During my frequent visits to Fukushima, I became ac-quainted with a group of young local people based in Minamisoma who engaged in disaster recovery activities.I noticed that they had expanded their business on a largerscale than before the earthquake by making the best use of human network they had developed through disaster recovery activities. Before long, they asked me to design a small building used as a new activity hub for disaster recovery. My initial thought was that our design should communicate their vitality to overcome the devastating nuclear accident in a physical form.
The young Kenzo Tange [1913-2005] proclaimed that he intended to “build a factory of peace” when designing the Hiroshima Peace Memorial Museum . Although “a factory of peace” might have been too grand an expression for the required function of the memorial museum, I sym-pathize with his idea of envisaging the exhibition facility as a factory to recreate daily life in Hiroshima, the city devas-tated by the atomic bomb.
The small hub for disaster recovery requested by the client was a facility comprising a maker’s space, co-working office and guesthouse. I expected that this hub would potentially become a “factory of new daily life” in the disaster-struck area. Generally speaking, factories are often closed off to outside to protect confidential information, but in recent years there is a new trend to actively open up factories to outside in order to show manufacturing processes and also to incorporate social contribution activities.
Our design started from setting a large centripetal space in anticipation of hosting events, but we gradually came to realize that it would make more sense to place the required functions such as to “work”, “stay” and “create” in sequence of a single fl ow of time. While one of the ways of spread- ing information about their activities would be to organize events, I felt that we could also reach out to people in a sub- tler way: we can take visitors on a tour inside the building and show them how new “daily life” is recreated here.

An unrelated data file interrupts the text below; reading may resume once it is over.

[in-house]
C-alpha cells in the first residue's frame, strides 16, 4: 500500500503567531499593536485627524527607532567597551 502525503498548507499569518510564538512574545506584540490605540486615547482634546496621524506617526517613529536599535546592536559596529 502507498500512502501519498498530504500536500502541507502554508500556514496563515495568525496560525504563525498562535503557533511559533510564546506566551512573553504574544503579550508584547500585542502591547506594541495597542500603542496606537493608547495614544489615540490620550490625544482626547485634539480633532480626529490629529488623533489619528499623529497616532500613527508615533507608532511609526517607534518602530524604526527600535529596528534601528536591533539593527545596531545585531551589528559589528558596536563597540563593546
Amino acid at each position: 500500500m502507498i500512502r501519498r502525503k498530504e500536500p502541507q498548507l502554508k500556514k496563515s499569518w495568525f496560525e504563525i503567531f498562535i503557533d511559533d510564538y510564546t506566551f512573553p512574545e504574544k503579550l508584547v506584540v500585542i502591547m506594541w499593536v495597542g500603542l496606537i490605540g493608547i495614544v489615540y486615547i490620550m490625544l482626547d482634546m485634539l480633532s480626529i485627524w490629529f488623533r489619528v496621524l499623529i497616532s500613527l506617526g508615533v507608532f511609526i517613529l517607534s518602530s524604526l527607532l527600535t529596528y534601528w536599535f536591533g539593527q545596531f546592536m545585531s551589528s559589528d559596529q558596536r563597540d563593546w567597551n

We focused on designing a “small fl ow of time” by creating a continuous circulation inside the building. Visitors are first lead into a stair-like space in the offi ce. After att end-ing a lecture there, they take a tour through the atelier and guesthouse and arrive at the shared offi ce in the end.
“The new base for disaster recovery activities” is a “job factory” or a facility to create jobs to sustain new life in disaster-struck areas. It is important to promote their activities by “building a job factory”, and it was necessary to design a “small flow of time” to take a tour around the “job factory.” The question of “how we should design the job factory” finally emerged when an answer to the initial question of “how we should transform required functions
of ‘work’, ‘stay’, and ‘create’ into physical forms” gradual- ly became clear.
Project Date: 2019.03.29
Photo: Takumi Ota
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